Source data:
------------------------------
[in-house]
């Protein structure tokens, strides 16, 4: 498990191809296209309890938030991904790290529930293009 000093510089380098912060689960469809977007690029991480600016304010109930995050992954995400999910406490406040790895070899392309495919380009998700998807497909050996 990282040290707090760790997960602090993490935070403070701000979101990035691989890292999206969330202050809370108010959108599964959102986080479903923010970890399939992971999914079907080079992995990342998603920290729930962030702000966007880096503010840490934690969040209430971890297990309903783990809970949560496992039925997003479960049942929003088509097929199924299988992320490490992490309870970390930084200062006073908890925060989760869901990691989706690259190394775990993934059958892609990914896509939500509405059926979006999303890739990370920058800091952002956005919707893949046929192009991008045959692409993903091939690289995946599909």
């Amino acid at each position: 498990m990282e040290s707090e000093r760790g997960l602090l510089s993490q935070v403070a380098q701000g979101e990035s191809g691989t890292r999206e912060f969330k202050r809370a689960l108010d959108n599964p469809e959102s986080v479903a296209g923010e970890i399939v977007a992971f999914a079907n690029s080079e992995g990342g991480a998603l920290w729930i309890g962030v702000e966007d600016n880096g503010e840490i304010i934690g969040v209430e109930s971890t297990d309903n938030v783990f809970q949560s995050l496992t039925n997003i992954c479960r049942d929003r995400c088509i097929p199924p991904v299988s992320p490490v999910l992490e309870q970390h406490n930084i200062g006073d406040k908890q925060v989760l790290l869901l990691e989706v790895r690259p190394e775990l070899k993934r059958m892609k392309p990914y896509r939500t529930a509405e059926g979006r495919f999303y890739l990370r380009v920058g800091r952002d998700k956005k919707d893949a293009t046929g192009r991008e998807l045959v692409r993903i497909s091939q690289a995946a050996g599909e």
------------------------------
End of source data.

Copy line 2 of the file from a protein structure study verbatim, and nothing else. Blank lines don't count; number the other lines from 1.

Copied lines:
């Protein structure tokens, strides 16, 4: 498990191809296209309890938030991904790290529930293009 000093510089380098912060689960469809977007690029991480600016304010109930995050992954995400999910406490406040790895070899392309495919380009998700998807497909050996 990282040290707090760790997960602090993490935070403070701000979101990035691989890292999206969330202050809370108010959108599964959102986080479903923010970890399939992971999914079907080079992995990342998603920290729930962030702000966007880096503010840490934690969040209430971890297990309903783990809970949560496992039925997003479960049942929003088509097929199924299988992320490490992490309870970390930084200062006073908890925060989760869901990691989706690259190394775990993934059958892609990914896509939500509405059926979006999303890739990370920058800091952002956005919707893949046929192009991008045959692409993903091939690289995946599909």